UPDATE, APRIL 6, 2019: Fraser Yachts is offering Galactica Star for sale under a sealed-bid arrangement. Bidding opened April 4 and closes May 19. Following the close of bidding, the winning bidder will have five days to deposit five percent of the accepted total into an escrow account. The full balance is due by May 31. Delivery will then be on or before June 5. For full details, visit the dedicated website for the judicial sale.
Read on for our original article.
The U.S. Department of Justice and the Federal Republic of Nigeria received U.S. federal court approval to sell Galactica Star as part of an ongoing corruption case against two Nigerian nationals. What’s more, they plan to move quickly. Bidding for the 213-foot (65-meter) megayacht will open in early April, with a minimum reserve price of $42 million.
The situation involving the megayacht dates back a few years. First, in May 2016, the Nigerian government froze Galactica Star, as a result of the Panama Papers investigation. The investigation revealed that Kolawole Aluko, a Nigerian oil businessman, acquired the yacht, via a shell corporation, with diverted profits from oil sales. The U.S. government also accused Aluko and another oil executive, Olajide Omokore, of laundering money in the United States and using it to acquire the yacht, among other assets.
However, another company, Lightray Capital, acquired the yacht in July 2017. Four days later, the Department of Justice sought a civil forfeiture order. A federal district court in Houston granted it in October. As of January 2018, though, Galactica Star was still not in U.S. hands. In court filings that month, government officials claimed Lightray was stalling on returning her to U.S. waters from Mexico for the arrest to be carried out. In addition, they claimed, Lightray admitted to repeatedly failing to pay the crew, as well as maintenance and insurance costs. The Department of Justice therefore wanted to compel Lightray to pay all outstanding fees, removing “imminent risk” to the yacht.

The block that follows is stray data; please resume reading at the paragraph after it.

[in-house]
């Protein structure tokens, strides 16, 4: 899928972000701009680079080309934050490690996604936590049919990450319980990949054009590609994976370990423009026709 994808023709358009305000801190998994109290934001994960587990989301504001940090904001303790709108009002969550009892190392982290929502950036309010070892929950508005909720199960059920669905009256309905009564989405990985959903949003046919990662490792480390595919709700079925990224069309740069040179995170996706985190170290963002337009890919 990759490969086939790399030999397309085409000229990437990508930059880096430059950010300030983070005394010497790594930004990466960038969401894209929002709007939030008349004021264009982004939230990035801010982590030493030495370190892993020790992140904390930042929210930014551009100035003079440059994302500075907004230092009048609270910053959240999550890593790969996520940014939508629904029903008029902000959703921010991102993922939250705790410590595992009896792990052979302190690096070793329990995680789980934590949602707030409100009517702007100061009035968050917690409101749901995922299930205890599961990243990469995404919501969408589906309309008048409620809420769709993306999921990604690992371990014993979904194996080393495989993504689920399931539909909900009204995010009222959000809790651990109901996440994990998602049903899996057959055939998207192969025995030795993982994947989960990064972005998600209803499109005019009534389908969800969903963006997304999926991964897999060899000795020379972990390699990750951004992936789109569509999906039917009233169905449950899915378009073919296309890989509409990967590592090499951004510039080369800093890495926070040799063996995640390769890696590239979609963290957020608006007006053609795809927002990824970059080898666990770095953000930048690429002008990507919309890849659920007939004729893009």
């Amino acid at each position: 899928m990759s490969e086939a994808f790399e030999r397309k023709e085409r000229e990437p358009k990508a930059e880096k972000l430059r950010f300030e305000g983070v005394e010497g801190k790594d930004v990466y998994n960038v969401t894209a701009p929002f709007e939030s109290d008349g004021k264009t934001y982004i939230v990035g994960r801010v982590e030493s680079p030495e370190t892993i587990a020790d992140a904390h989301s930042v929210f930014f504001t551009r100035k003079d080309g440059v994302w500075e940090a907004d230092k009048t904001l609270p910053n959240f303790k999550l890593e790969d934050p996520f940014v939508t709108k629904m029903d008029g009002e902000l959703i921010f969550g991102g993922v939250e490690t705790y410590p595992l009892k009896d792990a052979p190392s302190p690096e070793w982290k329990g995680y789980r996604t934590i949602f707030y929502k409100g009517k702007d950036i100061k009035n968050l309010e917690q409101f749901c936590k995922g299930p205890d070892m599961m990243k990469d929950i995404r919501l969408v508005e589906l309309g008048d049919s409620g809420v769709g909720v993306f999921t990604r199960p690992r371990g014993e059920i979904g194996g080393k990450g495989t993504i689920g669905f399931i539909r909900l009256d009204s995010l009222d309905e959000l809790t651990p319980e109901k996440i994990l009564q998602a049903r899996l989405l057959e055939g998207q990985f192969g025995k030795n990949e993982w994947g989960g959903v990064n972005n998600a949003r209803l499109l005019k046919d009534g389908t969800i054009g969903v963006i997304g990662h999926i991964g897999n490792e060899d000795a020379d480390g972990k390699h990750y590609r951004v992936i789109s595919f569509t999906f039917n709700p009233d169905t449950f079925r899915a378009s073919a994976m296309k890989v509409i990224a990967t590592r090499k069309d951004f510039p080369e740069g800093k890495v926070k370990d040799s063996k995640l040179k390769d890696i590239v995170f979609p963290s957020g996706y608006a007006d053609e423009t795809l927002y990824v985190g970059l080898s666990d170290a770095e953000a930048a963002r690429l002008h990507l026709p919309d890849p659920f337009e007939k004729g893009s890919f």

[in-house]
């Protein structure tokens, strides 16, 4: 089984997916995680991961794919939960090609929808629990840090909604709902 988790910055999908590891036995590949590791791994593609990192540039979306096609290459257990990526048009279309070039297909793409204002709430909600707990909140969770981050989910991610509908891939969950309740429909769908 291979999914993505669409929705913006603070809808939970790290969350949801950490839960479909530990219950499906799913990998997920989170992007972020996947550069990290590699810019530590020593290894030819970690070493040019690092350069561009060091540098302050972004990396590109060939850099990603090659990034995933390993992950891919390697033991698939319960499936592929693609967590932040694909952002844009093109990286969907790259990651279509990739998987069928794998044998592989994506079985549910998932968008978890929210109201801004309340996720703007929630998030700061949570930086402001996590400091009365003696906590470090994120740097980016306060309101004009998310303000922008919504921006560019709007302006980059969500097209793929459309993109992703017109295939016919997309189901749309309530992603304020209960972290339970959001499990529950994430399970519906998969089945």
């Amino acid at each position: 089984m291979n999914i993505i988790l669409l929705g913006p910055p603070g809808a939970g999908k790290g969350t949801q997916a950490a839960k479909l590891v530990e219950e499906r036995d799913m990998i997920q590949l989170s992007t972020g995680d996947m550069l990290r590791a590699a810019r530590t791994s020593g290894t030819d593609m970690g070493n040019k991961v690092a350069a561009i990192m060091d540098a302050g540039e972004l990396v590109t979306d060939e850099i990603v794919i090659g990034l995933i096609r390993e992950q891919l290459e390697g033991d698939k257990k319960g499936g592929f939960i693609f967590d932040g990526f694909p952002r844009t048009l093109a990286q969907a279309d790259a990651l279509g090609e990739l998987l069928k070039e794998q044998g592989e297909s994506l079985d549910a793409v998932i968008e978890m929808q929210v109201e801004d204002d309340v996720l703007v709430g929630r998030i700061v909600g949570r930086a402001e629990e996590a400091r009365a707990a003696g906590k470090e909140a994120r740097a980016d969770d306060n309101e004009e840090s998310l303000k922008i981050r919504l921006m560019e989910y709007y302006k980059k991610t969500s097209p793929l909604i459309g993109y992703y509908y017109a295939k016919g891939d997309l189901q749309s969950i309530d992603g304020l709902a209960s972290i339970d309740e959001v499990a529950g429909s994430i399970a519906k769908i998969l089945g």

Complicating matters, just prior to the civil forfeiture complaint filing, Galactica Star became the subject of a civil proceeding in Mexico. In brief, that lawsuit resulted in a lien on the yacht, preventing her from leaving the country. The Department of Justice claimed it was likely a “feigned or collusive lawsuit” purposely to prevent the seizure. After months of work involving both countries’ officials, in May 2018, Galactica Star returned to the United States.
Just last week, a federal judge in Texas granted the Department of Justice’s and Nigerian government’s joint request to sell the yacht. According to Law360, a legal news service, U.S. District Judge Keith Ellison approved it due to high maintenance and dockage costs. Specifically, Ellison indicated the estimate was $170,000 per month. “The court also finds that the yacht is subject to market value depreciation and deterioration while it remains in the government’s possession,” he writes.
According to the joint request, bidding for the yacht should open on April 5. The governments agreed on the minimum reserve price of $42 million. Bidding will remain open for 45 days. In early filings dating to the initial freeze, the Department of Justice valued Galactica Star at $80 million.
Heesen Yachts delivered Galactica Star in 2013. The shipyard is not involved in the case. The megayacht has accommodations for 12 guests and 10 crew. For photos and more details, see our Megayacht News Onboard feature.